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Review: 'Trojan Women'

Even though the weather is colossally shit tonight, it did add extra atmosphere to the performance of Trojan Women. There’s nothing like the slightly alarming creaking of the Barron theatre to instil dread in the hearts of a hapless audience (me).  

Directed by Orsolya Haynes and produced by Aradhana Kiran, Euripides’ ‘Trojan Women’ depicts the harrowing aftermath of war on the women of Troy. The play follows the fates of the Trojan royal family as they are put through the consequences of the war on their city, their husbands dying, children killed, and themselves subject to a new life of servitude to men – through slavery or marriage. (Photo credit: Bella Mia)


The choice to use the round is also one I agree with, not only because it aligns with the theme of play, but also because circles are my second favourite shape. This allows for some very satisfying scene composition, especially scenes in which Helen (Iha Jha) appears, and the chorus surrounds her in a very cultlike, yet geometrically satisfying fashion. Spotlights are used to their maximum effect, and in this setting they were hugely successful – again, I really enjoyed Iha Jha’s scenes. Although I did have to turn around to view the slideshow/monologue at the start, this layout also allowed me to sit in what is usually the upstage area of the theatre, which gives me access to the best view of all: the tech booth (hello, Ava Pegg-Davies).  


Some standout performers included the very dynamic Emily Speed, who delivered an emotive performance as Hecabe: who has to watch as the final traces of her old way of life, and that of her children, is torn down around her. Anna-Marie Regner as Andromache was also a harrowing watch in a scene that made you want to hit Felix Da Silva Clamp – who was playing a soldier at the time, not just in general. The chorus provide excellent emotional backup and also demonstrate incredible leg strength, as they are lying down for much of the play. Personally, I would have cramped up.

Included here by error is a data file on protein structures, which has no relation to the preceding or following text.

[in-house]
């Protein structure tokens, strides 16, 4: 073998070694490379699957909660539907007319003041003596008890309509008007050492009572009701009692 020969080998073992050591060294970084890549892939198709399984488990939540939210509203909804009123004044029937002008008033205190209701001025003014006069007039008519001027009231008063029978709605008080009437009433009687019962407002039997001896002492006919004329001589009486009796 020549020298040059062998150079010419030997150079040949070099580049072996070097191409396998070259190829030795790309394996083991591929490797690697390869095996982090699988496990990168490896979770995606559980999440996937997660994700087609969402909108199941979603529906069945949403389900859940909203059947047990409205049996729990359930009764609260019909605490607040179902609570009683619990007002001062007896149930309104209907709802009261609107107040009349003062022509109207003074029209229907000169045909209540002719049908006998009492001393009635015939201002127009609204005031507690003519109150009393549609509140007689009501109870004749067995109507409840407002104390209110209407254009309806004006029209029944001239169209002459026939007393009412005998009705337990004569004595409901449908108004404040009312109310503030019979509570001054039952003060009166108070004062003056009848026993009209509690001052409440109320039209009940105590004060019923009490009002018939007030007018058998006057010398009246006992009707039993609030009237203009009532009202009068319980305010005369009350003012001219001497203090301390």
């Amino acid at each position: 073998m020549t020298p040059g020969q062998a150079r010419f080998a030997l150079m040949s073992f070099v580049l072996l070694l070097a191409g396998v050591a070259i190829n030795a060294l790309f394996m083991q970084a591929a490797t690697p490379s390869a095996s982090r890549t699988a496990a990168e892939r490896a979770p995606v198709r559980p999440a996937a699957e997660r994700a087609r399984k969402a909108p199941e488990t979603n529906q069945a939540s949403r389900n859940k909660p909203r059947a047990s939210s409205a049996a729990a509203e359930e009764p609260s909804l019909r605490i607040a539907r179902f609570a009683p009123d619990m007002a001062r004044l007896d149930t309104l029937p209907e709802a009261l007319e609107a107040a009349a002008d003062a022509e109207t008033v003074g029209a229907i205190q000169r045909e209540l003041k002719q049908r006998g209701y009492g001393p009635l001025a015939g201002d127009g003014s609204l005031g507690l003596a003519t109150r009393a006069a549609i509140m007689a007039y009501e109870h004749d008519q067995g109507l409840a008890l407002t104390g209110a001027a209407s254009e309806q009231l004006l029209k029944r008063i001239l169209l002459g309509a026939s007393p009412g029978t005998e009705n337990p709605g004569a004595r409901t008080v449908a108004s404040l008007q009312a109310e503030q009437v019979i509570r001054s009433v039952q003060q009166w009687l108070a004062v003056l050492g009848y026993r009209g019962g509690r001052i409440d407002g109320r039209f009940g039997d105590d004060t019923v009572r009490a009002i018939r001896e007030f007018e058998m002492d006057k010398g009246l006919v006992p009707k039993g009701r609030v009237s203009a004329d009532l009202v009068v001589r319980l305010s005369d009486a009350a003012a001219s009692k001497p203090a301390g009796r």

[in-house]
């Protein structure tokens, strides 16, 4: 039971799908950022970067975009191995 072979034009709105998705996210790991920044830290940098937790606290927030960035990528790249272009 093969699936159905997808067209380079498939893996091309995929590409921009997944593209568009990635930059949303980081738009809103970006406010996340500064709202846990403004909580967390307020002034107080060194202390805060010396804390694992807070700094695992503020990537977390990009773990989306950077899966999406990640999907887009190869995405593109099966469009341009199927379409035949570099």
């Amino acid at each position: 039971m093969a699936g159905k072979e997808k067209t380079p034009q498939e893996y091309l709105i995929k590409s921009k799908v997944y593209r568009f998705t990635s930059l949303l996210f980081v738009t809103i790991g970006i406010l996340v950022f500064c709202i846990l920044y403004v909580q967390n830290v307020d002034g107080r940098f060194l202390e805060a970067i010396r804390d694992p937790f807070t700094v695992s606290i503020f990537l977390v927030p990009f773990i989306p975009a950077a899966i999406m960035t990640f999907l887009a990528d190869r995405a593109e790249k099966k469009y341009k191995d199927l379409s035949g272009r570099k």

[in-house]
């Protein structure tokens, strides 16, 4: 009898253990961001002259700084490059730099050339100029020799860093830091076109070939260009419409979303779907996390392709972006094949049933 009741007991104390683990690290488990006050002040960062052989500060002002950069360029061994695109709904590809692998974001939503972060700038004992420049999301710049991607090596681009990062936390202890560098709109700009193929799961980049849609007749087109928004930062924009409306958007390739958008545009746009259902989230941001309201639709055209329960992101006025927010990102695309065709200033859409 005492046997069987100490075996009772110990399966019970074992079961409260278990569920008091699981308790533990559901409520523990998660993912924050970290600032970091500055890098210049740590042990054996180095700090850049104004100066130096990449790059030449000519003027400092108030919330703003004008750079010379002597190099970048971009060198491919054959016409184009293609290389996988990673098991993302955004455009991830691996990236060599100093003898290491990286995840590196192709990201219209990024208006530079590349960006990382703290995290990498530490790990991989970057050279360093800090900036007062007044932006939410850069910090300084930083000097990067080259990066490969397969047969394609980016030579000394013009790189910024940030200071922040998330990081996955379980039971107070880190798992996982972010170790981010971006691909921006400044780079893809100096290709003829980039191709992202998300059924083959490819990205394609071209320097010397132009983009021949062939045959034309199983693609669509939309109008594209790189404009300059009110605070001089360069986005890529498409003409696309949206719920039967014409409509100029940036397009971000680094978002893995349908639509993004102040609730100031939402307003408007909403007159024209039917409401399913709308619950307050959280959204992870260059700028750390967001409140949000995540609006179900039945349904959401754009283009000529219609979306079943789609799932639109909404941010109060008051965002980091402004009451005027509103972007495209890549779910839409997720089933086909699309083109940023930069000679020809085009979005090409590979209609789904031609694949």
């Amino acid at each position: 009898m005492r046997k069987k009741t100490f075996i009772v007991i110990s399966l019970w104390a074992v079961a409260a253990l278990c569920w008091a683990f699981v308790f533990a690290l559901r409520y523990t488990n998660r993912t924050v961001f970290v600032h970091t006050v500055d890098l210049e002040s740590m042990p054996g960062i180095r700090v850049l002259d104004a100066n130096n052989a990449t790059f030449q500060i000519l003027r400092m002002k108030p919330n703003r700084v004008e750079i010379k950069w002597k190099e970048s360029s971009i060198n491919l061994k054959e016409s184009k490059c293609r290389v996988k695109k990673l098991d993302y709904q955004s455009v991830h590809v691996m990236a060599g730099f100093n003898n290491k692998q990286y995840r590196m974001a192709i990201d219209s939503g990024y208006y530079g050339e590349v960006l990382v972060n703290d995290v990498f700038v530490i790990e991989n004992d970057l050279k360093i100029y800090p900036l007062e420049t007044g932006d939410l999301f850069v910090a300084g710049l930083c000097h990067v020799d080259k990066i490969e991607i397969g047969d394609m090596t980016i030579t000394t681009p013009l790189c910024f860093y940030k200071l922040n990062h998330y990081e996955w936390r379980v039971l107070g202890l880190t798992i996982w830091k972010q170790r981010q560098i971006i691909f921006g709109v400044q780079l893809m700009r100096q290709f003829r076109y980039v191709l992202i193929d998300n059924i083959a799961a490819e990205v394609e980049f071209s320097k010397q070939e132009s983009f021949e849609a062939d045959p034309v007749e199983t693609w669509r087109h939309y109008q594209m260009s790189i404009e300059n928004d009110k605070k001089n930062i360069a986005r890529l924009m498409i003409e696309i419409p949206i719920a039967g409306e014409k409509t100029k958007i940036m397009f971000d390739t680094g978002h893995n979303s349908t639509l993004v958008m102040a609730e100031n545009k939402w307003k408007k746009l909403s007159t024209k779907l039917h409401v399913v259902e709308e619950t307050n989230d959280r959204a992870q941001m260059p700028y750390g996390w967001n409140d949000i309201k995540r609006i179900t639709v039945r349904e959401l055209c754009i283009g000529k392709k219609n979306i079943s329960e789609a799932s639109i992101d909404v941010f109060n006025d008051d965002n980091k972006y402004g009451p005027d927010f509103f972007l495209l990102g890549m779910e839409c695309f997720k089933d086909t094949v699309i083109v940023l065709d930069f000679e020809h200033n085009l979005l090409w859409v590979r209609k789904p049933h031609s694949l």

Another aspect to note was the makeup, as in all of the victims of war are covered in very believable wounds. For a good five minutes, I did think there had been a dispute behind the curtains. Hecabe and Cassandra’s (Mary Kalinski) costumes were very demonstrative of their characters, and definitely helped add to their respective performances - although this may just be me saying I like long skirts.  


As someone who usually doesn’t watch anything more intellectually stimulating than a comedy, Trojan Women was absolutely worth it. The play comments on the aftereffects of a tragic event and focuses perspective on those who are often forgotten. A great cast and production team helps bring this to life and allows the audience to reflect on current day events - and definitely left me with a thoughtful walk home.  


erin (any pronouns)

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